The Senate Intelligence Committee continues the process of interviewing witnesses regarding Russian hacking of the 2016 election and any potential collusion between Trump campaign staff and the Russians and, parenthetically, if there was any obstruction of justice with the firing of James Comey then Director of the FBI. The Committee co-chair Senator Mark Warner (D-VA) addressed the Senate on Wednesday expressing concern that the dysfunction in the House Intelligence and Judiciary Committees are heading to undermine the Mueller investigation and / or create an atmosphere in which Trump can fire Mueller. Trump has said he is not discussing Flynn pardon yet. But Trump’s promises are seldom kept. The White House counsel responded saying that there is no consideration of firing Mueller.

In the House the committee investigations are essentially no longer investigating anything and apparently have not even scheduled witnesses in 2018. What is growingly clear, based on the type of questioning aimed at Deputy Attorney General Rod Rosenstein, the House Intelligence and Judiciary Committees are, along with conservative media, attempting to cast doubt about the integrity of the investigation now conducted by Special Counsel Robert Mueller.

Fortunately the questions asked Rosenstein seemed based only on personal conspiracy theories and show a near complete lack of understanding of how the Justice Department and FBI system of checks and balances work as well as the process of gathering information under the law.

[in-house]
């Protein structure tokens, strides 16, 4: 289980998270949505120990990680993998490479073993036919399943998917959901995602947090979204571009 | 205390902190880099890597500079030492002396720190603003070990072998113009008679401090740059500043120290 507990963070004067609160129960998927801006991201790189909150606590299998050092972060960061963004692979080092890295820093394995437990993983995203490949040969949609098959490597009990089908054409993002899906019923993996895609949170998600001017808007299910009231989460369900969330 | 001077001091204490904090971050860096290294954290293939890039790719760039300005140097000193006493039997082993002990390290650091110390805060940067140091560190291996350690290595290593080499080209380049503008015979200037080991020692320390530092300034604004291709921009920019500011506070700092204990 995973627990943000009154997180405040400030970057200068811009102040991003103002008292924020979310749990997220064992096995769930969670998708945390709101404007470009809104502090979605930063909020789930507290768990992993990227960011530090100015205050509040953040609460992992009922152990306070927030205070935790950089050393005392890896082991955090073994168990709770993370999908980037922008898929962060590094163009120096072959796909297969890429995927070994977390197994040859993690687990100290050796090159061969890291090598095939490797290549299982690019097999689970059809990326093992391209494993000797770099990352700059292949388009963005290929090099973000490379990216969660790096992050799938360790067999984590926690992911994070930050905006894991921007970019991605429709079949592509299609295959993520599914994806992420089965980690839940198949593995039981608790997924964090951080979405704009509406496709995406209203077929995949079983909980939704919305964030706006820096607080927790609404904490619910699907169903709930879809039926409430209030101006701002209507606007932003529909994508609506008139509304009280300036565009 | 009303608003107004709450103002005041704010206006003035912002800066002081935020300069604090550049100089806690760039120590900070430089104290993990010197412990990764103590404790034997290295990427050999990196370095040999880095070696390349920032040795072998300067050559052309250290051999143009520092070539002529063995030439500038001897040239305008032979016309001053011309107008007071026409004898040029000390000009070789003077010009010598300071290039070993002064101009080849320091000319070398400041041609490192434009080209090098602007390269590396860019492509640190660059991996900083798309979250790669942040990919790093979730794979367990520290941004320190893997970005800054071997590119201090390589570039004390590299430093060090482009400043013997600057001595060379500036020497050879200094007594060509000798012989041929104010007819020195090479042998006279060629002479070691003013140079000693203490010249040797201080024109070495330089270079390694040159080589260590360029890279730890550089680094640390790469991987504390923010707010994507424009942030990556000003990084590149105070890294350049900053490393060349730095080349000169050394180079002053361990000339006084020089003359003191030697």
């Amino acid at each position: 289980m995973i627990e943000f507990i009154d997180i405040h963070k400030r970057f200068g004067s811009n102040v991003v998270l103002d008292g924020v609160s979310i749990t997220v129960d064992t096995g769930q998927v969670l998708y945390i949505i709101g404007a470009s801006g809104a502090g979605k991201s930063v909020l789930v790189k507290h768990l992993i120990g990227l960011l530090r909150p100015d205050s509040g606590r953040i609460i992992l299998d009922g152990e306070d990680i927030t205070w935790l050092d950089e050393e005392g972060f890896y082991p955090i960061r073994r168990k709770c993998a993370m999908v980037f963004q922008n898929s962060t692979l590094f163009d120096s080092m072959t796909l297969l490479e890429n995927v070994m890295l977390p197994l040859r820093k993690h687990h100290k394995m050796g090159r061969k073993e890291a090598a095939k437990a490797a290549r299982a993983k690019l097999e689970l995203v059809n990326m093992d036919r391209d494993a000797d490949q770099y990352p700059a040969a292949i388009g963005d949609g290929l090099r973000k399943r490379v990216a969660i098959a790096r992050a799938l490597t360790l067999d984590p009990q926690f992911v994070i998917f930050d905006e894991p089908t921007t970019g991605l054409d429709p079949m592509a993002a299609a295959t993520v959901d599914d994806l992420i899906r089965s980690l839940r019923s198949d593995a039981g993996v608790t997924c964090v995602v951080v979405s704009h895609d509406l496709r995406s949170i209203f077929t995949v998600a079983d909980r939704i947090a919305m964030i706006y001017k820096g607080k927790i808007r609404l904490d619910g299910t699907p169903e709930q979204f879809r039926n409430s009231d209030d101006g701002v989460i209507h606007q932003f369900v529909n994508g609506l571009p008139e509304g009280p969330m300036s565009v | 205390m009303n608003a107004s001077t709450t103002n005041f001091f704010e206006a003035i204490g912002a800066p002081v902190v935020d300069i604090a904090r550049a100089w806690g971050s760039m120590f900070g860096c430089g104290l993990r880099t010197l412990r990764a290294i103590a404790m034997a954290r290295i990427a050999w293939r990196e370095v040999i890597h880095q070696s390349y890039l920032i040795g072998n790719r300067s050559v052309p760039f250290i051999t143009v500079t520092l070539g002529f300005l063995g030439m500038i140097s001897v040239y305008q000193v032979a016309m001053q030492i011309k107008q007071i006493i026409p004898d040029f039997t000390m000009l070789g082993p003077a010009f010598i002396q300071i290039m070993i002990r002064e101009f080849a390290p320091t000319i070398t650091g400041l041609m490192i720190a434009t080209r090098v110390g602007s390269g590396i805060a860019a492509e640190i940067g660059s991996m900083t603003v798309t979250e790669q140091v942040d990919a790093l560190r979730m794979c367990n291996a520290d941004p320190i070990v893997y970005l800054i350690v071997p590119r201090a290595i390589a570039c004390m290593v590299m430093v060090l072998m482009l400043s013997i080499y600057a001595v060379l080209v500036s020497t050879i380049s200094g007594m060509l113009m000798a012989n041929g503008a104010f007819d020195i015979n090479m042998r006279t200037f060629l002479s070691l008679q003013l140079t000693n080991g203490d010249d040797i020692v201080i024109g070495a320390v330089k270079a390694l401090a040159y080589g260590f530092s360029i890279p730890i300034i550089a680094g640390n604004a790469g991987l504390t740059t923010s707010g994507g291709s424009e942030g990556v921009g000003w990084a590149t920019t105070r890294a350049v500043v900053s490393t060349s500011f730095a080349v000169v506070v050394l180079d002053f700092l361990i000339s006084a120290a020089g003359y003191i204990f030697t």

The anti-Mueller people hold that he illegally obtained emails and other data developed by the Trump campaign committee but stored on the computers of the General Services Administration. The campaign says the data is privileged and privately owned but government rules tell us that data on public computers is public data.

The last report on Mueller is that he met with Trump lawyers this week regarding the investigation. Speculation is that the investigation is narrowing, getting closer to Trump insiders, but is likely to go on for another year. The predicted length of the investigation speaks to the fact that part of the final results may well have little or nothing to do with Trump and the Russians. If there was the laundering of Russian money in the US it would be a crime and could have nothing to do with Trump but it will not be ignored as out of the boundaries of the investigation which is to focus on potential collusion between the Russians and the Trump campaign and / or obstruction of justice.

Loose Ends –

DACA, the Deferred Action for Childhood Arrivals, originated with Obama and Democrats have aimed to have the action codified into law. An arrangement with Trump seemed to guarantee such actions will be considered but Senate Majority Leader Mitch McConnell said this week that there is until March to handle the matter and it will not be addressed this year. DACA covers about 800,000 individuals brought here as children and who have applied for the DACA protection, have committed no crime and are employed.


Where Are We Now?

Hamilton on Congress

What to Look For in 2018

Magic Mondays (Video)

Political ‘Education’ (Video)

The Senate and House are adjourned and will return to work on January 3, 2018.

The next edition of will be published Thursday evening January 10, 2018. is published by Legislation News & Report LLC. A Virginia company. All Rights Reserved.